Somatostatin pp 123-140 | Cite as

Post-Translational Processing of Anglerfish Islet Somatostatin Precursors

  • Bryan D. Noe
  • Joachim Spiess
Part of the Advances in Experimental Medicine and Biology book series (AEMB, volume 188)


Two distinct somatostatin precursors are synthesized in anglerfish (AF) islets. In addition to a precursor which has somatostatin 14 (SS-14) as a C-terminal cleavage product, a precursor which contains at its C-terminus [Tyr7,Glyl0] SS-14 as a potential cleavage product is also synthesized. However, even though an Arg-Lys pair is located immediately N-terminal to Ala1 of the C-terminal tetradecapeptide, [Tyr7,Glyl0]SS-14 was not found in significant amounts in extracts of AF islets. Instead, a 2b residue peptide having [Tyr7,Gly10]SS-14 (AF SS-28) at its C-terminus was found to be a primary cleavage product of this form of pro-SS. A question which arises from these observations is whether the differential cleavage of pro-SS-14 (PSS-I) and pro-SS-28 (PSS-II) is the result of differences in primary and/or secondary structure of the two precursors which in turn modulate the activity of the same converting enzyme, or whether separate cleavage enzymes exist for each precursor. Experiments were designed to address this question.

Microsomes (M) and secretory granules (SG) were isolated from AF pancreatic islets. Fraction purity was monitored by RIA for islet hormones, and by assays for plasma membrane and lysosomal enzymes. The ability of lysed M and SG preparations to mediate conversion of radiolabeled islet prohormones to products was monitored by gel filtration and HPLC analysis of the products. The pH optimum for converting activity in M and SG was found to be near 5.0. Incubations in the presence of selective proteinase inhibitors and prohormones containing Arg and Lys analogs demonstrated that a cysteine proteinase(s) which cleaves at basic amino acid residues is involved in granule-mediated conversion. A significant proportion of the converting activity in granules was found to co-precipitate with SG membranes. Washing these membranes with 114 KC1 resulted in dissociation of most of the converting activity from the membranes suggesting that the proteinase(s) involved is membrane-associated. The processing activities for proinsulin and pro-SS-28 which were observed in SG were also found to be active, and membrane-associated, in M. However, converting activity for pro-SS-14 was found only in SG. Much of the PSS-I to SS-14 processing activity was membrane-associated in SG. By contrast, pro-SS-28 converting activity in SG was entirely soluble. These results suggest that two or more separate enzymes are involved in processing pro-SS-14 and pro-SS-28 and that these enzymes have differential activity in M and SC. No significant differences in the converting activity of Golgi-and RER-enriched subfractions of microsomes were observed. This finding is consistent with the hypothesis that converting enzymes are synthesized at the RER and translocated across the ER membrane along with the precursors.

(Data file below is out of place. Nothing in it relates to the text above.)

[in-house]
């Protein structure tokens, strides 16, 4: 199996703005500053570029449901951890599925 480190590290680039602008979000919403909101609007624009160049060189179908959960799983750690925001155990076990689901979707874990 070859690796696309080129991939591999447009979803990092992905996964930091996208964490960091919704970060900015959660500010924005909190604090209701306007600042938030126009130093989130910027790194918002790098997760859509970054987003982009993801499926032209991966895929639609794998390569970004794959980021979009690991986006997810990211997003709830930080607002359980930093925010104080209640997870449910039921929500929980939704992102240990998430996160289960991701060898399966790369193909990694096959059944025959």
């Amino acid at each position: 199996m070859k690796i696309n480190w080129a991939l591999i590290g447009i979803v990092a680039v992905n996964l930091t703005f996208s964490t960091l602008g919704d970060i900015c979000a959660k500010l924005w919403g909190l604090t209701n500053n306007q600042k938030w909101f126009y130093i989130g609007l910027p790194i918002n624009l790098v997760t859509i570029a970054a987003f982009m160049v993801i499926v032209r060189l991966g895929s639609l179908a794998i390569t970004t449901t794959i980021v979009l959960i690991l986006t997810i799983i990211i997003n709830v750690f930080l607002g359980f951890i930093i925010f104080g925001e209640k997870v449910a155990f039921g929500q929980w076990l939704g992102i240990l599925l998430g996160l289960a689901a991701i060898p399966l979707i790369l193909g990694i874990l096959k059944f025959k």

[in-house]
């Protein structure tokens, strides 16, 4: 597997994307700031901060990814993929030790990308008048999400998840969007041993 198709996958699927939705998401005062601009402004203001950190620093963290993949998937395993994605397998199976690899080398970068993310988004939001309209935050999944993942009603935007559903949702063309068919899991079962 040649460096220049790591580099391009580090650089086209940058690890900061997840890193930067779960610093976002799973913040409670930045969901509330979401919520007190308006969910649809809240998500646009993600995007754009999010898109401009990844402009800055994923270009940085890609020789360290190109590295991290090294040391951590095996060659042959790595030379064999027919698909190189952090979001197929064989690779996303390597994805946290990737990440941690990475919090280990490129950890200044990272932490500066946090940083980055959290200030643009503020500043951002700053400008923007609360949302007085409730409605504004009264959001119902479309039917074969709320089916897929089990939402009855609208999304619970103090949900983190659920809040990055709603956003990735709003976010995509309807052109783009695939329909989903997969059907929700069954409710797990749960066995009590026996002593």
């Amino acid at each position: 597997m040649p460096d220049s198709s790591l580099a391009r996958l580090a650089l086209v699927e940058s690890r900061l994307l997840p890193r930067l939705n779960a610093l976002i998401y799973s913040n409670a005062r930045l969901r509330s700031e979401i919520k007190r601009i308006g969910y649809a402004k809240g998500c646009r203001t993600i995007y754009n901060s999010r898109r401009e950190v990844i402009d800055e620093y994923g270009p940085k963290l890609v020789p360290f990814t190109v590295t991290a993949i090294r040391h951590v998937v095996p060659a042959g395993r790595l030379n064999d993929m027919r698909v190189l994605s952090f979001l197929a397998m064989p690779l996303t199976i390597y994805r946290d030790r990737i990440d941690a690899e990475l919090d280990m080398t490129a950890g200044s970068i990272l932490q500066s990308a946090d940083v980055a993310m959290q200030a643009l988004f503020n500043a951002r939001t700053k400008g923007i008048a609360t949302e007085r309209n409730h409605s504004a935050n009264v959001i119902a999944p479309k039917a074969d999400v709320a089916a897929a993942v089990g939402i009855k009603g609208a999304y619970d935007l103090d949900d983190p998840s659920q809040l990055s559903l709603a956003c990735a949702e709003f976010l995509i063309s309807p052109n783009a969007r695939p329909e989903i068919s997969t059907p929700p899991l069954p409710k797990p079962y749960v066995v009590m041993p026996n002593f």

Converting Enzyme Secretory Granule Basic Amino Acid Chromaffin Granule Basic Amino Acid Residue 
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Copyright information

© Springer Science+Business Media New York 1985

Authors and Affiliations

  • Bryan D. Noe
    • 1
  • Joachim Spiess
    • 2
  1. 1.Department of AnatomyEmory University School of MedicineAtlantaUSA
  2. 2.Peptide Biology LaboratoryThe Salk InstituteLa JollaUSA

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